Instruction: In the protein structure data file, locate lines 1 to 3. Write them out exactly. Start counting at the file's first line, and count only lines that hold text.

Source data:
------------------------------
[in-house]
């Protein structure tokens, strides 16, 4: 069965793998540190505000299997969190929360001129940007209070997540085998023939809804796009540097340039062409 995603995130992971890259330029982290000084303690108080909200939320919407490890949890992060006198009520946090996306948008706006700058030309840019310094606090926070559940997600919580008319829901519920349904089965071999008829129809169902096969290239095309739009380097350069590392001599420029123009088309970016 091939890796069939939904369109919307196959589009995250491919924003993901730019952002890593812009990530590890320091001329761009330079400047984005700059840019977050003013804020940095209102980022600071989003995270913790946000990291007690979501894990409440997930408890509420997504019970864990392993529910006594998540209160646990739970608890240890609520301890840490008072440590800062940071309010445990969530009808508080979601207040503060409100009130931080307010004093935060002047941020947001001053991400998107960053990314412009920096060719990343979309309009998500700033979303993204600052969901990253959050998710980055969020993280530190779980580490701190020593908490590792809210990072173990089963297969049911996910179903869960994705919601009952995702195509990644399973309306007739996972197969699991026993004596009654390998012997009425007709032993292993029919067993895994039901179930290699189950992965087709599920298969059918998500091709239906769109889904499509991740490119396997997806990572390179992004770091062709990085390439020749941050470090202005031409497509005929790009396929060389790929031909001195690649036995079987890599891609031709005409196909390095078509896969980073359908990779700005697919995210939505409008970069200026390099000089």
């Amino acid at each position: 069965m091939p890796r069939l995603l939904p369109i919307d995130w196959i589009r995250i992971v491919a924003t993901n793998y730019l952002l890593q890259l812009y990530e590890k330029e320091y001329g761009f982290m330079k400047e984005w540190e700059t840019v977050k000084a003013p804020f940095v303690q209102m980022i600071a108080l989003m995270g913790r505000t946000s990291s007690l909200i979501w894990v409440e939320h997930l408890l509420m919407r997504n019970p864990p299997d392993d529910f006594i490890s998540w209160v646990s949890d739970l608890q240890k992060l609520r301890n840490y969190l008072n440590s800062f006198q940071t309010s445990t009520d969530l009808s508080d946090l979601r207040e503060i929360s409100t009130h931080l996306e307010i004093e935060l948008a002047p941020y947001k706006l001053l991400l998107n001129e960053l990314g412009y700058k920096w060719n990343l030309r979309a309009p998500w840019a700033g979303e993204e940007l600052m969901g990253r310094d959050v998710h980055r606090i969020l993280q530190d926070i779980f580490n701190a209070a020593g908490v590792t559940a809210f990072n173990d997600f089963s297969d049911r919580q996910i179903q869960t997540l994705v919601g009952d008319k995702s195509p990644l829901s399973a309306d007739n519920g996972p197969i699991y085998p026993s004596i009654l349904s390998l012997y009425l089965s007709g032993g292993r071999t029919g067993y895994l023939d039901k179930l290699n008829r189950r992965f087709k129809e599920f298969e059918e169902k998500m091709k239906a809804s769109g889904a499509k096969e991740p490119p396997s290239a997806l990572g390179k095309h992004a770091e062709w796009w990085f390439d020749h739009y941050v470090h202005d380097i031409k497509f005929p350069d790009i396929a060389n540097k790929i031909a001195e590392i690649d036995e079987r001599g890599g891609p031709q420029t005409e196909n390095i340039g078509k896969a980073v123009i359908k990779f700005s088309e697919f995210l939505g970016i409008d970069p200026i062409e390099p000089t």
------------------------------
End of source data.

[in-house]
């Protein structure tokens, strides 16, 4: 069965793998540190505000299997969190929360001129940007209070997540085998023939809804796009540097340039062409 995603995130992971890259330029982290000084303690108080909200939320919407490890949890992060006198009520946090996306948008706006700058030309840019310094606090926070559940997600919580008319829901519920349904089965071999008829129809169902096969290239095309739009380097350069590392001599420029123009088309970016 091939890796069939939904369109919307196959589009995250491919924003993901730019952002890593812009990530590890320091001329761009330079400047984005700059840019977050003013804020940095209102980022600071989003995270913790946000990291007690979501894990409440997930408890509420997504019970864990392993529910006594998540209160646990739970608890240890609520301890840490008072440590800062940071309010445990969530009808508080979601207040503060409100009130931080307010004093935060002047941020947001001053991400998107960053990314412009920096060719990343979309309009998500700033979303993204600052969901990253959050998710980055969020993280530190779980580490701190020593908490590792809210990072173990089963297969049911996910179903869960994705919601009952995702195509990644399973309306007739996972197969699991026993004596009654390998012997009425007709032993292993029919067993895994039901179930290699189950992965087709599920298969059918998500091709239906769109889904499509991740490119396997997806990572390179992004770091062709990085390439020749941050470090202005031409497509005929790009396929060389790929031909001195690649036995079987890599891609031709005409196909390095078509896969980073359908990779700005697919995210939505409008970069200026390099000089």
């Amino acid at each position: 069965m091939p890796r069939l995603l939904p369109i919307d995130w196959i589009r995250i992971v491919a924003t993901n793998y730019l952002l890593q890259l812009y990530e590890k330029e320091y001329g761009f982290m330079k400047e984005w540190e700059t840019v977050k000084a003013p804020f940095v303690q209102m980022i600071a108080l989003m995270g913790r505000t946000s990291s007690l909200i979501w894990v409440e939320h997930l408890l509420m919407r997504n019970p864990p299997d392993d529910f006594i490890s998540w209160v646990s949890d739970l608890q240890k992060l609520r301890n840490y969190l008072n440590s800062f006198q940071t309010s445990t009520d969530l009808s508080d946090l979601r207040e503060i929360s409100t009130h931080l996306e307010i004093e935060l948008a002047p941020y947001k706006l001053l991400l998107n001129e960053l990314g412009y700058k920096w060719n990343l030309r979309a309009p998500w840019a700033g979303e993204e940007l600052m969901g990253r310094d959050v998710h980055r606090i969020l993280q530190d926070i779980f580490n701190a209070a020593g908490v590792t559940a809210f990072n173990d997600f089963s297969d049911r919580q996910i179903q869960t997540l994705v919601g009952d008319k995702s195509p990644l829901s399973a309306d007739n519920g996972p197969i699991y085998p026993s004596i009654l349904s390998l012997y009425l089965s007709g032993g292993r071999t029919g067993y895994l023939d039901k179930l290699n008829r189950r992965f087709k129809e599920f298969e059918e169902k998500m091709k239906a809804s769109g889904a499509k096969e991740p490119p396997s290239a997806l990572g390179k095309h992004a770091e062709w796009w990085f390439d020749h739009y941050v470090h202005d380097i031409k497509f005929p350069d790009i396929a060389n540097k790929i031909a001195e590392i690649d036995e079987r001599g890599g891609p031709q420029t005409e196909n390095i340039g078509k896969a980073v123009i359908k990779f700005s088309e697919f995210l939505g970016i409008d970069p200026i062409e390099p000089t």